The IT firm denies that it paid a ransom to the Russian hacker group in exchange for the decryption tool.
IT software provider, Kaseya, has announced it is providing its clients with a decryption tool to recover customer data that was locked in a ransomware attack earlier this month.
In a July 26 notice on its website, the global technology firm stated it has been assisting its customers with the restoration of their encrypted data in partnership with cybersecurity company Emsisoft.
It has been issuing a mysterious “decryptor” tool enabling customers to access data that had been locked by the malware disseminated in the July 2 attack.
“The decryption tool has proven 100% effective at decrypting files that were fully encrypted in the attack.”
The company has denied paying the $70 million in Bitcoin to the Russian hacker group, REvil — which took responsibility for the attack. Kaseya did not disclose how it came across the decryption software either, stating only that has not paid any ransom to get it.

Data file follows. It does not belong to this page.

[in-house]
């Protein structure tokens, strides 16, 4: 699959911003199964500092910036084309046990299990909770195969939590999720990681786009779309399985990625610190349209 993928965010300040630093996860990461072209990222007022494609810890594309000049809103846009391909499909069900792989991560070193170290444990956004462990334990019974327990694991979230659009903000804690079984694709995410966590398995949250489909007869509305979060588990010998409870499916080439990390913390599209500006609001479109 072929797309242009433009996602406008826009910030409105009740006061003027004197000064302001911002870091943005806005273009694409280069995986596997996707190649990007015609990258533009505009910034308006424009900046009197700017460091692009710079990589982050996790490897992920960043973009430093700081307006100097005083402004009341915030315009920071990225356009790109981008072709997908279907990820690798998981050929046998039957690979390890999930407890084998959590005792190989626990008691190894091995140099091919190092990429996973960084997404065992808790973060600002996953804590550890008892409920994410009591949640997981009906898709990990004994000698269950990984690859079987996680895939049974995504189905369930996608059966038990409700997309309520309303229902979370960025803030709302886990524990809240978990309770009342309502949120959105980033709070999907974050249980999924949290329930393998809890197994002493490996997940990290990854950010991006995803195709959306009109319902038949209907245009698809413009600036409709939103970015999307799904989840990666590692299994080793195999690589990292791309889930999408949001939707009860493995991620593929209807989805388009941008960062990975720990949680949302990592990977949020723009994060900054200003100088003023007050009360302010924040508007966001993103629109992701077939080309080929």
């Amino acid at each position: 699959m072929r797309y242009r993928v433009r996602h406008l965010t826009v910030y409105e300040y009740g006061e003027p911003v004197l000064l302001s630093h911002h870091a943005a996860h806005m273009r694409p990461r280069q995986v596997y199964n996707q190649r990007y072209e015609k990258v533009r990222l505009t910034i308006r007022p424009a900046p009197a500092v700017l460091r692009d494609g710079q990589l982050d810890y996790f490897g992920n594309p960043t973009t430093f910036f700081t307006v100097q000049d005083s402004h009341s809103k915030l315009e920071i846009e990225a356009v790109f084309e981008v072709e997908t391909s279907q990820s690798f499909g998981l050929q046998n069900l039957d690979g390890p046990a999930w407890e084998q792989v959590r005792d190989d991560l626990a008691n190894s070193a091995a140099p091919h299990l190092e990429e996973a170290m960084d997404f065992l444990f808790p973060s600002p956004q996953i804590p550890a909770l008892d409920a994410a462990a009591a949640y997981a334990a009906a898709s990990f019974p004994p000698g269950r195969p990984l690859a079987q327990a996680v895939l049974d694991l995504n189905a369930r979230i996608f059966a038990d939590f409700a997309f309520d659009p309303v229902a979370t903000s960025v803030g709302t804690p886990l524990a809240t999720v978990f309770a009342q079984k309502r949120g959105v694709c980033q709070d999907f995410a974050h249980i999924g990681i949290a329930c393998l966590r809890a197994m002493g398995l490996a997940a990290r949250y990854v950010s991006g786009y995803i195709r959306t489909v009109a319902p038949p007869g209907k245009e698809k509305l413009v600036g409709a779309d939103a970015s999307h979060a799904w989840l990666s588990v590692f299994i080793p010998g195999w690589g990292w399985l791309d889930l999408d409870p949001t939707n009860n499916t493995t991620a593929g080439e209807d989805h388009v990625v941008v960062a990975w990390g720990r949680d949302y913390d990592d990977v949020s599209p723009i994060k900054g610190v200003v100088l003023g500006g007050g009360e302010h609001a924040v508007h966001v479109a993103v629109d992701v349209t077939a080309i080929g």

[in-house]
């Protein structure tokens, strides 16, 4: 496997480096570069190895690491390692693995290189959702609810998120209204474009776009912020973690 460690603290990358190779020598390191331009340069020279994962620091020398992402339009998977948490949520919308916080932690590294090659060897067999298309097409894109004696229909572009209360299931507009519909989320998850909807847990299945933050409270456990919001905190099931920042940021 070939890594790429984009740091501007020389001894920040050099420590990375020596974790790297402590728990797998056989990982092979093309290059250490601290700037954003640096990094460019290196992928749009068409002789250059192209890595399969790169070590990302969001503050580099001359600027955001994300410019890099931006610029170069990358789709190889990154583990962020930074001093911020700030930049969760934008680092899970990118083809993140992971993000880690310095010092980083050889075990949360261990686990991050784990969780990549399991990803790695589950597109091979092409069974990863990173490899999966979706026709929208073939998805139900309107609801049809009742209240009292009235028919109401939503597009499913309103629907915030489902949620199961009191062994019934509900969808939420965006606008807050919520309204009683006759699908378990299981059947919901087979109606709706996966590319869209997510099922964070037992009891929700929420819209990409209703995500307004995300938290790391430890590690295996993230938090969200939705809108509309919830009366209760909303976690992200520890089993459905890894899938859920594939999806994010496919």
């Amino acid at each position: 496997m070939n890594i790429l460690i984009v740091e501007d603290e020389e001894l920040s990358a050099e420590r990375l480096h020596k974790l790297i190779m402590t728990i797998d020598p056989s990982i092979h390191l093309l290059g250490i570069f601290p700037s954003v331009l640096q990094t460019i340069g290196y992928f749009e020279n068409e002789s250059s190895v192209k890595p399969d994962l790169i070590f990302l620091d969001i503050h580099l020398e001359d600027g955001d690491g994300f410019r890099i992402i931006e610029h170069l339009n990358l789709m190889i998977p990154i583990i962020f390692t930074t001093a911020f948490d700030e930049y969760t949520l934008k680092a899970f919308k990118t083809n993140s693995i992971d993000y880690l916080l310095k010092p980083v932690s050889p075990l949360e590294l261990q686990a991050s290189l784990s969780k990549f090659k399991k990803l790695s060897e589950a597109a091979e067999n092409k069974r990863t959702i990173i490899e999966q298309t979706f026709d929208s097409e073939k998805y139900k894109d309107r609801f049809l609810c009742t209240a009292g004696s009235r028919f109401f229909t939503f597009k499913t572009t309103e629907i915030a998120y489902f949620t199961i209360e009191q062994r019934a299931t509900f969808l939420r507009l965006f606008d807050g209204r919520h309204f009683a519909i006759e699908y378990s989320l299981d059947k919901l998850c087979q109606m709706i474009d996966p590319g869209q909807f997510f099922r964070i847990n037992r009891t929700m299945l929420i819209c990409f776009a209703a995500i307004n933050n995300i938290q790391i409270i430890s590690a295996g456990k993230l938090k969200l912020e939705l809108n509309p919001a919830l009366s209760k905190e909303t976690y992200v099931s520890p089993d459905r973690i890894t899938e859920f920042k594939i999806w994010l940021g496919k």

Kaseya confirmed that, after consultation with experts, it decided not to negotiate with the criminals who perpetrated the attack, stating:
“We are confirming in no uncertain terms that Kaseya did not pay a ransom – either directly or indirectly through a third party – to obtain the decryptor.”
On July 2, the ransomware hacking group REvil brought the networks of at least 200 U.S. companies to their knees by leveraging an unpatched zero-day vulnerability in Kaseya's IT management and automation software (VSA).
Related: Don’t blame crypto for ransomware
The news comes as ransomware is coming under increasing scrutiny from lawmakers.
According to a July 9 Cointelegraph report, Michele Korver’s appointment to the U.S. Financial Crimes Enforcement Network (FinCEN) promises to reduce illicit financial practices within the crypto space. During her previous tenure at the Department of Justice, she developed cryptocurrency seizure and forfeiture policy and legislation.
U.S. senators and politicians have come down hard on the cryptocurrency sector, largely blaming the technological phenomenon for the increase in ransomware attacks. Following the Colonial Pipeline and JBS attacks in May and June, there were calls for a crackdown on cryptocurrency in the U.S. senate after digital assets were dubbed the “ransom payment of choice” for hackers.
Meatpacker JBS paid an $11 million Bitcoin ransom to REvil, while Colonial made a $4.4 million BTC payment to Russia-linked DarkSide.